Home care agencies typically offer companionship visit options, which means a caregiver will arrive at your loved one’s home to offer a friendly visit periodically throughout the week. These companionship visits can be paired with light housekeeping duties, and they’re a wonderful way to ensure someone is visually checking in on your loved one’s home and health. 

Isolation and loneliness can occur even for seniors who still see family members and friends a few times per week. This means that feeling connected might not happen with a caregiver visit a few times per week either.

It’s important to note, though, that if your loved one is generally isolated at home, the best solution might not be an occasional home care visit for companionship or wellness checks. Instead, the best option might be assisted living, where they can receive assistance in addition to having a community full of new neighbors and friends. 

Is the Home Simply Too Big for Your Loved One’s Needs?

Home care services bring support to an adult in their home, giving them the assistance they need to remain in that home for longer. However, you might be wondering if the house is simply too big for your loved one’s needs right now, even with additional home care support. 

It’s common for older adults and their loved ones to be reluctant to leave the family home. After all, there are so many good memories tucked inside the walls and around every corner. However, holding onto a home for sentimental reasons often overlooks the fact that the older adult is struggling to get up the stairs to their bedroom, dragging the laundry from one side of the house to the other, or feeling frustrated that they can’t keep up with cleaning or other household tasks. Living in a home that is too big can end up leaving older adults expending too much energy on daily tasks and feeling exhausted.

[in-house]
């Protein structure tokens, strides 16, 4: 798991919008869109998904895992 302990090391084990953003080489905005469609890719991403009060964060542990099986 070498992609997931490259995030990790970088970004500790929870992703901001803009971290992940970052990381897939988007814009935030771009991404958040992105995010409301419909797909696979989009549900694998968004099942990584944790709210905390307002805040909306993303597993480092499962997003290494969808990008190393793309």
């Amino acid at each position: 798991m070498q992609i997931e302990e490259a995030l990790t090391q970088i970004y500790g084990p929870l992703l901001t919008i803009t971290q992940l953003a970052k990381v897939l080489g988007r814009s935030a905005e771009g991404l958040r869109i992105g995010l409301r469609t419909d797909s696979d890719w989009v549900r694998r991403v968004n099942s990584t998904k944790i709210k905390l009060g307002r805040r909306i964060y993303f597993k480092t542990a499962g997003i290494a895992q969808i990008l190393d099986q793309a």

Often, the best decision is to focus on rightsizing the home. This means finding a solution that is just the right size for what your loved one needs so that they can have the energy they need to do the tasks and activities they want to do.

Have You Explored Assisted Living?

Although a senior living community is not always the right alternative to home care services, there are plenty of benefits that assisted living and memory care communities offer that are not available from visiting home caregivers.

In assisted living, for instance, residents enjoy living in a home that is the perfect size to manage with access to amenities and services they don’t have in the family home. Assisted living residents can enjoy eating three chef-styled meals in the dining room daily with their neighbors without worrying about prep or cleanup. At Cedarhurst communities specifically, our Living TRUESM program ensures residents have the opportunity to take part in a variety of personalized and group events ranging from yoga classes to book club discussions and beer tastings. 

Perks of assisted living don’t stop after dining and events. Communities feature 24-hour caregiving team members who are there to lend a helping hand any time of the day or night. This provides residents the support they need and empowers them to use their extra time and energy to create a lifestyle they love.

For those seniors living with Alzheimer’s disease or another type of dementia, memory care communities can offer the around-the-clock support and safety in a homelike environment. Perhaps even more importantly, residents in a memory care community have the opportunity to form connections with other residents. 

Beyond Home Care: The Next Steps

Home care is certainly a viable solution for seniors who need a little bit of extra support at home. However, if your loved one is lonely, will need more help in the future, or is living in a home that is simply too big for them to care for, the best long-term solution might be a senior living community.

Learn more about how to determine if it is time for a senior living community by taking our assessment. 

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Is it time to get help for you or your loved one? Take our 4-minute assessment to get more detail on the right direction for you.

Take the Assessment